blue-eye-detail by Petr KratochvilDid you know that serious blows to the head happen every eight seconds? Even though they happen all the time, brain injuries are invisible to the naked eye. Or at least, they have been. But there’s some interesting news on the horizon indicating that medicine and technology may soon work together to allow evidence of concussions to become more visible.

In a recent TEDMED talk, neuroscientist, Dr. Uzma Samadani, explained a new theory. She believed that less severely brain-injured patients would be able to watch television, while more severely injured patients would not. With that theory, she wrote a software program to track the pupils of brain-injured patients as they followed action taking place on TV. Then she compared the results of those tests with the eye movements of a healthy group of people. The software was able to detect when the eye lagged, even if it did so for just a fraction of a second.

Using those results, Dr. Samadani established a neuro-diagnostic company, Oculogica. She branded the software technology, EyeBox. A few prototypes are out there while the technology awaits approval from the FDA.

After reading that story, and in case you read it too, here are my thoughts:

The EyeBox requires very little calibration. That means an injured child doesn’t have to sit through the calibration procedures. I see this as valuable – the less you have to learn how to take the test, the better. Remember the old palm pilots and the calibration required before the user could use the screen? Same idea. When dealing with a brain injured patient, particularly a child, the less repetition and instruction, the better

The EyeBox has implications for pediatrics. Most of the work children do in school requires visual processing. Eye movement is normally effortless, but a concussion makes eye movement difficult. Our neurocognitive testing starts at the age of 10, so if parents can get information on a younger child, this would be a benefit.

When it comes to youth sports, the EyeBox could be a valuable tool if used in conjunction with current practices. That’s the case with our ImPACT testing – it is used in conjunction with a good history of the patient as well as a physical exam. It does not give a “yes” or “no” answer by an untrained technologist.

As for whether I would use it if it became available? Possibly. There is a risk/benefit ratio here. There is probably no risk to using it. However, it may be expensive. On the flip side, it could be very beneficial for patients who can’t take the ImPACT test. If there are broader studies to confirm it, and if the technology proves to be reliable, reproducible and available, I would consider it. I currently do eye movement testing, and having the ability to quantify it could be helpful. FMRI is absolutely a great test, but it is prohibitively expensive. Each test costs several thousand dollars. Even though there are a few here in San Antonio, insurance companies don’t cover it.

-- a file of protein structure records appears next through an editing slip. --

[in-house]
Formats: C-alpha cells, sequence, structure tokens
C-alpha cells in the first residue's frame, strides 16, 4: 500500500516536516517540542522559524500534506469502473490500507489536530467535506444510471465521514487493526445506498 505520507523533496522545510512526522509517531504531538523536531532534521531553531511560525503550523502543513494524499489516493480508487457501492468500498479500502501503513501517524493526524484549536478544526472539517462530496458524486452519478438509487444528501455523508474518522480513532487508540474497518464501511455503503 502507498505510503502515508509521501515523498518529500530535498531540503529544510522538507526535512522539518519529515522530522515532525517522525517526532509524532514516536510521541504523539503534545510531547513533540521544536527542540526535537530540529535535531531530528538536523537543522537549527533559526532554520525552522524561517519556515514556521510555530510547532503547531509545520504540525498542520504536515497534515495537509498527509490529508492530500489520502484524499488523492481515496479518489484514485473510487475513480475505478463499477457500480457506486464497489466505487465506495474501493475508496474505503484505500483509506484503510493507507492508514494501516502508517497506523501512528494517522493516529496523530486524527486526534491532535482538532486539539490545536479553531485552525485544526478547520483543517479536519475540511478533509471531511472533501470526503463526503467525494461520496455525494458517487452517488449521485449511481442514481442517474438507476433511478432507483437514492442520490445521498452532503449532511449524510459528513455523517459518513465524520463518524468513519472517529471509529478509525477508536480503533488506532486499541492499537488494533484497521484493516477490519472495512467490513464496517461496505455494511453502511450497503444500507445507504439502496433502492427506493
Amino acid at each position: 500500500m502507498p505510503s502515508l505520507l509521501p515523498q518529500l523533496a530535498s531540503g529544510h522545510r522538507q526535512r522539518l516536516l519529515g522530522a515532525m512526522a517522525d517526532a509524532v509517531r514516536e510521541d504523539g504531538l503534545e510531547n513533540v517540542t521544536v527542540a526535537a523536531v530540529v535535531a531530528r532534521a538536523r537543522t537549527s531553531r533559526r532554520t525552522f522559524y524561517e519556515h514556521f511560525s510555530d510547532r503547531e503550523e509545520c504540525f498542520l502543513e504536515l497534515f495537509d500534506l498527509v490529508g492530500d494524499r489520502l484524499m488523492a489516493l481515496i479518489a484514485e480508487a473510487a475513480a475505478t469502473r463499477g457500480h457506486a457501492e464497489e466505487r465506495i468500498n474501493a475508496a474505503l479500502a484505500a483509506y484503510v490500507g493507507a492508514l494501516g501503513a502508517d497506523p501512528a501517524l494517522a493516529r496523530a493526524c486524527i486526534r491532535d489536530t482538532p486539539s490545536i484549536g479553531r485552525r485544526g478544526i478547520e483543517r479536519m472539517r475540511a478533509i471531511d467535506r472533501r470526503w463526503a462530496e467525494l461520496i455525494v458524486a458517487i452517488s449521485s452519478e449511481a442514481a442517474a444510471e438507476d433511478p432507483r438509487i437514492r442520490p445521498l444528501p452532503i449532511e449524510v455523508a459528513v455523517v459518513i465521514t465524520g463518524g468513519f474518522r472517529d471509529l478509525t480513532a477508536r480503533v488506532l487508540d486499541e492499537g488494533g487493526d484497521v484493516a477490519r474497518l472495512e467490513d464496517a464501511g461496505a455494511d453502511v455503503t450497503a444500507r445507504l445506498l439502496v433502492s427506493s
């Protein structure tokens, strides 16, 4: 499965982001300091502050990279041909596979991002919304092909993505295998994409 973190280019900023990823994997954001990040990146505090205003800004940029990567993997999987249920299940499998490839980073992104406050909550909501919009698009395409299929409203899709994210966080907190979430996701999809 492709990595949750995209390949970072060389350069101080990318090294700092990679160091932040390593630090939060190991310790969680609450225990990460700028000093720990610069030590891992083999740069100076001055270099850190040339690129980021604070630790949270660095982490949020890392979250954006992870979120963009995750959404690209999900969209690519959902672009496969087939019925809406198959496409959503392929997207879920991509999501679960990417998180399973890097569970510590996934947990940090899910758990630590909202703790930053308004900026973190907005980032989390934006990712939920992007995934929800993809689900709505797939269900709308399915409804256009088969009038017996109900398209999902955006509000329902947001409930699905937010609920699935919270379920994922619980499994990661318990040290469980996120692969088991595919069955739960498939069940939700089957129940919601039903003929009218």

The bottom line: For now, the ImPACT test is free and is an excellent tool to include in diagnosing, treating and managing concussions.

Related Posts

  • 55
    Kudos to Trinity Christian Academy in Addison Texas. This school serves as a great example of how to strategically handle the aftermath of concussion among young athletes. You may have heard the recent NPR story on this subject. For those who didn’t, here’s the condensed version. A Trinity football player…
    Tags: concussion, school, time, head, brain, concussions, story, great, sports, testing
  • 53
    With Super Bowl madness winding down, the issue of concussion is coming up. And once again, we’re talking about the NFL. I’m a great fan of football, and Sunday found me like it did 111.5 million other viewers - sitting in front of the TV watching the match-up between Seattle…
    Tags: concussion, great, brain, head, injuries, sports
  • 53
    In a recent article, the Wall Street Journal reported that the NCAA, in partnership with the U.S. Department of Defense, is undertaking a 3 year $30 million dollar study pertaining to head injuries and concussions. Of note, the NCAA has already agreed to pay $75 million to settle a class…
    Tags: concussion, concussions, head, injuries, injured, sports, testing, brain
  • 50
    NFL Linebacker Chris Borland’s recent decision was a brave one; he walked away from a $3 million contract over the issue of concussions. Last August, the 24-year old Borland was just starting out as a rookie linebacker for the San Francisco 49ers. During his first training camp he suffered a…
    Tags: concussion, concussions, risk, sports, injuries, san, head, brain
  • 50
    A proper concussion management program requires many people filling many roles to be successful. A successful clinic requires many people filling many roles to provide exceptional patient care. I would be unable to do my job without the support that I have. Tranette Ledford is one of those people. In…
    Tags: people, requires, program, concussion, patient, head, injuries, concussions, brain

Leave a Reply

Your email address will not be published. Required fields are marked *